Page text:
Last year I was able to do 5 loops in just over 3 hours, including a flat tire on lap 1. With last year's fastest loop time being just under 35 minutes, I figured that starting a 6th lap before the 3 hour mark was a reasonable but somewhat of a reach-type goal. After I clocked off the first two laps in 34 minutes and change, I knew I was right on pace, as I figured out I could do all 36s and one 35, and I would start my last lap at the 2:59 mark. (For a quick primer, you can finish any loop after the 3 hour mark, but each lap must start on the top of the minute. If you finish your swim at the 2:59:04 mark, bummer) I kept on going on the third lap, but my calf was still feeling a little residual tightness from Rev3 the week before. Lap 4 ended up being a little on the slow side, removing a bit of my buffer time, but I started lap 5 with room to do a 37 and change to start 38 minutes later. I went out a little on the hard side and got a little risky on the more technical sections of trail, grabbing onto trees alongside the course far more than usual to whip around turns and the like. Each section of rhythm-able trail, I made sure to absolutely hammer it before running into the next area where I needed to slow down. I was near the end, figuring out that I was just ahead of the pace I needed to be, when I reached one of my favorite parts of the course, a downhill steep enough that I've gone down it on my butt every time. As I started to stand up, I felt a popping sensation in my calf, forcing me to hobble/limp the rest of the way through the course. At that point, I feared that I'd jeopardized my chance at a course record, as well as possibly even the rest of my season, but I kept going. Fortunately at that point, I had no major hard running left, as I knew I could either just feel satisfaction in having finished 5 loops in 2:59, or maybe my calf would come around for a slower victory lap on lap 6. I absolutely HAMMERED the bike for the last time, knowing that I had to make up for slowing down on the run. I came in off the bike to cheers of nearly everybody there, as apparently Mark the race director had made everbody aware that I had the chance to break the record. Calf still messed up, I hobbled over with my running shoes in hand, putting my goggles on. Mark yelled at me that I had 3 minutes to go. I hadn't paid a whole lot of attention to how long it had been taking me to swim the "150 yds" but I figured now was time to find out how accurate it was. I made sure as I neared the ladder for the exit to actually get up onto the deck rather than hit the wall like a swim meet. When I did that, the clock was just shy of 2:59:00, meaning I could just hobble over to the start line for the next loop, which I did. Then I stood there barefoot, shoes in hand, still wearing my goggles, catching my breath and trying to massage out my calf, because time no longer mattered.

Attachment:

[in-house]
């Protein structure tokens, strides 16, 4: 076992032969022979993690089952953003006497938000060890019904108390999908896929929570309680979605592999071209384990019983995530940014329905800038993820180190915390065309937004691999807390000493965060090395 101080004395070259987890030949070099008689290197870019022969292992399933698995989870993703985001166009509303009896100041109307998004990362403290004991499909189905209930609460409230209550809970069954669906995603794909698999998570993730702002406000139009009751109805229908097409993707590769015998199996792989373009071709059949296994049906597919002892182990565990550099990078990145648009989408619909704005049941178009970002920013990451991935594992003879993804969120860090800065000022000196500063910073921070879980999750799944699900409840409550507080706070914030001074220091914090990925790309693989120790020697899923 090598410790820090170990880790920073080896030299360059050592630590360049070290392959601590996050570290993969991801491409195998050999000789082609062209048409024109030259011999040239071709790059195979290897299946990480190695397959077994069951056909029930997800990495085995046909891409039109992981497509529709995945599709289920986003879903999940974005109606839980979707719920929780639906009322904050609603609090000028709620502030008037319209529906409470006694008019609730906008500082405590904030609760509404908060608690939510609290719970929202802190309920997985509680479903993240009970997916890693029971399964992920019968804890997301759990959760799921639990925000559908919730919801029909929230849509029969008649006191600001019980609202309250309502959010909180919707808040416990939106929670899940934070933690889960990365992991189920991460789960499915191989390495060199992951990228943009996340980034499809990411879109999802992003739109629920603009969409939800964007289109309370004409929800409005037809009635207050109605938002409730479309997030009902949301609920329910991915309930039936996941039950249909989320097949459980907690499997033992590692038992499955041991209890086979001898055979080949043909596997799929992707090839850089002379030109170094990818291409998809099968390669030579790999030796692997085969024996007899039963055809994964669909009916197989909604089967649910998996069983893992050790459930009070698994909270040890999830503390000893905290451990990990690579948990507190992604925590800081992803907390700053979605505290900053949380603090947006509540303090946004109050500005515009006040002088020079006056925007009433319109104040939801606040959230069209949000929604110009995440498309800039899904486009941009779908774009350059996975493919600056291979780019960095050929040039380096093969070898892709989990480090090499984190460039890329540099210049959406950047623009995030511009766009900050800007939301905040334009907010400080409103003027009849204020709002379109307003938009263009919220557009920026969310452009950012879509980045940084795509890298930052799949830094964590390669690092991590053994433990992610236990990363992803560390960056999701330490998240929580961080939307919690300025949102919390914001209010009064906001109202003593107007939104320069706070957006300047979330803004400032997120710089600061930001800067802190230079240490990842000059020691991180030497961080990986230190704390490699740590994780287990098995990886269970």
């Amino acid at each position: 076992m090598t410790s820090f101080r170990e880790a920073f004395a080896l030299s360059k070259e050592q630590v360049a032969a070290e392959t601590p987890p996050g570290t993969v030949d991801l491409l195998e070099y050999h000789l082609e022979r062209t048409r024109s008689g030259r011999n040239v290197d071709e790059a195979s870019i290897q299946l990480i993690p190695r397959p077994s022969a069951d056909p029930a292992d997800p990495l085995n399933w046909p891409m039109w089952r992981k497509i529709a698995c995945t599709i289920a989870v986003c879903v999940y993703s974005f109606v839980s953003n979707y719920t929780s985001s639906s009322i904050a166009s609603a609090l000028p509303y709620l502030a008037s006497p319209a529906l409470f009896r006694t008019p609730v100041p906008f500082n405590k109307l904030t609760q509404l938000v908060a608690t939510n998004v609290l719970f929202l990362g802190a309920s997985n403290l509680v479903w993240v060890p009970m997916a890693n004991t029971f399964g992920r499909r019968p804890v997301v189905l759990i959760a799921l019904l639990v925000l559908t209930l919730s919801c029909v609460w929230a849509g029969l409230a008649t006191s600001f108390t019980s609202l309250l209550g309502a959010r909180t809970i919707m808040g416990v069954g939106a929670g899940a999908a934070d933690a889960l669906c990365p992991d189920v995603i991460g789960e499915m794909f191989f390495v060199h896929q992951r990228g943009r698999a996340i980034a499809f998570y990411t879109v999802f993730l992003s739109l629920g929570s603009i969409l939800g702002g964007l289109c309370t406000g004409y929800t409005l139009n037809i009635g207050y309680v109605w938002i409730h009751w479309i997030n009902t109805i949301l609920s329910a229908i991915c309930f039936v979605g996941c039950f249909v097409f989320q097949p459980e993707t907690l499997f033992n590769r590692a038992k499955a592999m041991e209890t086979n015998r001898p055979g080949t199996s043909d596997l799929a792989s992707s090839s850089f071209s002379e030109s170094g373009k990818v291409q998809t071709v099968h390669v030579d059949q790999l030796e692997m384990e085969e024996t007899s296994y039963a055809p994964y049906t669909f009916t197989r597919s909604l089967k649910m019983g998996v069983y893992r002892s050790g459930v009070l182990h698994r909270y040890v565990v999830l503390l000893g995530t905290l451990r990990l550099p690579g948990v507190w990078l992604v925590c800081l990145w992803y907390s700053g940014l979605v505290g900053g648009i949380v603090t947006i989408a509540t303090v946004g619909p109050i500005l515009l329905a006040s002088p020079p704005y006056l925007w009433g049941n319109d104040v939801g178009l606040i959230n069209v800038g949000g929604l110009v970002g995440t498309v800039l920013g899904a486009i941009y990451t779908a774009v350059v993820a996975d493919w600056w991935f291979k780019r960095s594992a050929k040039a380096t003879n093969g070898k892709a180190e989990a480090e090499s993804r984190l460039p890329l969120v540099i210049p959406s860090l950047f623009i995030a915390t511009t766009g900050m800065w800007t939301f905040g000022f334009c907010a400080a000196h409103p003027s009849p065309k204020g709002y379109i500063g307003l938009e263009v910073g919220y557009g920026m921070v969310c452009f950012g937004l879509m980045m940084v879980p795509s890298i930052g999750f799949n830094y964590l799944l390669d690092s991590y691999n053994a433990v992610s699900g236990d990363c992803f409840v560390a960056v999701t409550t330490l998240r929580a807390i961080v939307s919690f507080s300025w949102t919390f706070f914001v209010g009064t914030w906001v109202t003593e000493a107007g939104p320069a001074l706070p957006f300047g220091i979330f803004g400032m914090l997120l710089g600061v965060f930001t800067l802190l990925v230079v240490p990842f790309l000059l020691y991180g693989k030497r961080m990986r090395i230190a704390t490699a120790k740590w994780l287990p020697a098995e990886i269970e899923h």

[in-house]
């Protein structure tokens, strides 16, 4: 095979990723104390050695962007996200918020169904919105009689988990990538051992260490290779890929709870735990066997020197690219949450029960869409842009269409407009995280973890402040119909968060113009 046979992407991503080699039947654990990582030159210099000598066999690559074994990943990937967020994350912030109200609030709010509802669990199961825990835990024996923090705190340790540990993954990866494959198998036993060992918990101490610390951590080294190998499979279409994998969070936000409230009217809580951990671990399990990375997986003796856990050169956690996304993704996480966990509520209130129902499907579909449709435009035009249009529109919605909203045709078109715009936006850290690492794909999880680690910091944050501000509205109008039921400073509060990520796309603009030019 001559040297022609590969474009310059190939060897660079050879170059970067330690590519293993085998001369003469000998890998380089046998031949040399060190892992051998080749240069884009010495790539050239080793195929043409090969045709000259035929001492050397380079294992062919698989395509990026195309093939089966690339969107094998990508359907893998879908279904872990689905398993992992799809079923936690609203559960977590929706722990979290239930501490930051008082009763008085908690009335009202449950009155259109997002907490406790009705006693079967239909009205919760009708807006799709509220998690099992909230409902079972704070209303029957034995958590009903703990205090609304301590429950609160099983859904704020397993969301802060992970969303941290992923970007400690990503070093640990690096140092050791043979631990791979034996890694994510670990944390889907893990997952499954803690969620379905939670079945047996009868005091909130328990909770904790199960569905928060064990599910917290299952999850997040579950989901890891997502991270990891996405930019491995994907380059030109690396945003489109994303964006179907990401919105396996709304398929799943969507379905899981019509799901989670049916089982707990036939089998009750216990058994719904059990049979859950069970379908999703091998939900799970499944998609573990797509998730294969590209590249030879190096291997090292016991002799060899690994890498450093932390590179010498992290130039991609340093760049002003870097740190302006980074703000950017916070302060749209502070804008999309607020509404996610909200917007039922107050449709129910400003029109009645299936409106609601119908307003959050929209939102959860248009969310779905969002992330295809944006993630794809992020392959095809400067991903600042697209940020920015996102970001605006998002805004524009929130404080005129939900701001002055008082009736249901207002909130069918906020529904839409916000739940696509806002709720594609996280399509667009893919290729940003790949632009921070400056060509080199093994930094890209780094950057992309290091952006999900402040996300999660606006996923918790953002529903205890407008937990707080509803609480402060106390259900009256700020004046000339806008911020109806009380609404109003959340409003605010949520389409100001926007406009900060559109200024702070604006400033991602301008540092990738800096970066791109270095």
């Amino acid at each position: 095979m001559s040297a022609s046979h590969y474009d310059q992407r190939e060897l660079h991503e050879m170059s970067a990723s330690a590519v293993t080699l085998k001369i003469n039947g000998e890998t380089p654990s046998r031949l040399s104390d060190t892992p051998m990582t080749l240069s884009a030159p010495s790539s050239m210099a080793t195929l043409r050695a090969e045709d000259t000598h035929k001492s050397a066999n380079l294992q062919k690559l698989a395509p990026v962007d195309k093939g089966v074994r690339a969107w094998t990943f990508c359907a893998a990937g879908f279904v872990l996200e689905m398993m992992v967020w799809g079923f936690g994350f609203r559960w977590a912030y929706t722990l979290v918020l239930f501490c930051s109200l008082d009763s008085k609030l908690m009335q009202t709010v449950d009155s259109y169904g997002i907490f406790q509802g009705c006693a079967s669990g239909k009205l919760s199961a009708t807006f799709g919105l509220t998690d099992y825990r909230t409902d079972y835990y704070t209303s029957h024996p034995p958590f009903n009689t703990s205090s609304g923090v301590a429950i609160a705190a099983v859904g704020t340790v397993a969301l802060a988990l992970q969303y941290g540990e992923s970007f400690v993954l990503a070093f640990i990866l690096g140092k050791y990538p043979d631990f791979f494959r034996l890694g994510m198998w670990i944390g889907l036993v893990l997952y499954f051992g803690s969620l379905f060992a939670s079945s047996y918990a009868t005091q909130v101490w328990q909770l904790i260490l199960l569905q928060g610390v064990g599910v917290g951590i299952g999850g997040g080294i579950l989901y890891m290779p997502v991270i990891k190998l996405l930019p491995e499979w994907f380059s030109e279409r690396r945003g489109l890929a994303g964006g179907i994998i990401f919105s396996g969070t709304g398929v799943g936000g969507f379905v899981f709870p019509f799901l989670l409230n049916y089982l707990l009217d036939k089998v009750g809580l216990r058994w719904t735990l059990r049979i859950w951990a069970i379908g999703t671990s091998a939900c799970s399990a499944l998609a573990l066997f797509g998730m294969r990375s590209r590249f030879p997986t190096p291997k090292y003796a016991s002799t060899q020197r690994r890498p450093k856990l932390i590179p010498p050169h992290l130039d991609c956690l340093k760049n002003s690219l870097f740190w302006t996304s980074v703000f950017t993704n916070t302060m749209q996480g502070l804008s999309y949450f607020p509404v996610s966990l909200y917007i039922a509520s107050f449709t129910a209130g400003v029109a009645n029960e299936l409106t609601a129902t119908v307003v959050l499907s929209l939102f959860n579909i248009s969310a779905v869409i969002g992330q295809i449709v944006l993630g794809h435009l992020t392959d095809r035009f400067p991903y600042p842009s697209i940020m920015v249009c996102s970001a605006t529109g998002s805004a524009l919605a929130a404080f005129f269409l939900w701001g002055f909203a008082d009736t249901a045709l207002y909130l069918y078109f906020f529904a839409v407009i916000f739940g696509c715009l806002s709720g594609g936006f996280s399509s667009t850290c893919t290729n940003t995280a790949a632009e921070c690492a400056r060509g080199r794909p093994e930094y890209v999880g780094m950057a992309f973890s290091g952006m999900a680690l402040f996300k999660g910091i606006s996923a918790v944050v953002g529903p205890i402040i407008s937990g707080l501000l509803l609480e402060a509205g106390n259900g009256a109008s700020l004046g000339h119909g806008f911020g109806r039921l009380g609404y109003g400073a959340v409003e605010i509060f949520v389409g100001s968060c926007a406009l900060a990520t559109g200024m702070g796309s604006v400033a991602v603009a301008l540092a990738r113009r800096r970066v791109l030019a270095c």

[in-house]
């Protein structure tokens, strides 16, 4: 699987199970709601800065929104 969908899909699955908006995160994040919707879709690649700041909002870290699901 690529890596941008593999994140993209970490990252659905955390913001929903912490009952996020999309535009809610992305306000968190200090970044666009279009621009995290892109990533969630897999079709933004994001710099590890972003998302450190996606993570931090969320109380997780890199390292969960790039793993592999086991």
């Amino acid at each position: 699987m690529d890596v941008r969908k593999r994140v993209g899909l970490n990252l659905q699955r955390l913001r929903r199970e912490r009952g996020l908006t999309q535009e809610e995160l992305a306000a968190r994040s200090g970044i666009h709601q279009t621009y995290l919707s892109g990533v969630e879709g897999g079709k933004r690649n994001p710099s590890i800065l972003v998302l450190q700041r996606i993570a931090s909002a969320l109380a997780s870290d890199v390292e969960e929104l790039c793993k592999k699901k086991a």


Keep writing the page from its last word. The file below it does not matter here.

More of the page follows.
Mark allowed Meredith to walk the run course with me, probably because he was concerned for my safety. Meredith was amazed by even walking it, to the point she questioned whether it was possible to run it in many spots. It was good to have her there as company though, because she was able to experience it a bit with me, and having her there kept me from being stupid and trying to run any part of it at all. My last loop was far, far slower than all the others, taking well over an hour instead of the usual 34 to 37 minutes, but I wasn't concerned. I got onto the bike for the victory lap, again to some cheers. I tried to go a little on the hard side this time if for no other reason than to avoid holding up the awards ceremony. Eventually I came back to cheers from everybody, which was AWESOME, before a little dip in the lake where I went wayyyy too deep. I slogged it into the wall, then made it up. It was pretty cool with everybody there.
Videos from the race:


And a couple more from the race's Facebook page
Running through an aid station on the 3rd or 4th lap
Late in the run on the 5th loop, gives an excellent idea of how technical the downhills are
Diving in for the final swim
The rest of the weekend was a fun trip up to my parents' house, including a Yankee game.
Bailey was just as passed out as I was
Bailey and Caesar were not friends

Yankee game!
So, aside from when he was trying to get team Navy to do more than our fair share of work in the bike pack (for which I don't blame him), I'm naturally very thankful for Coach Mace throughout this period of fairly successful racing. And, of course, Meredith for allowing me to drag her to Williamsburg at 3 in the morning and up to Pennsylvania/NJ/NY for a weekend.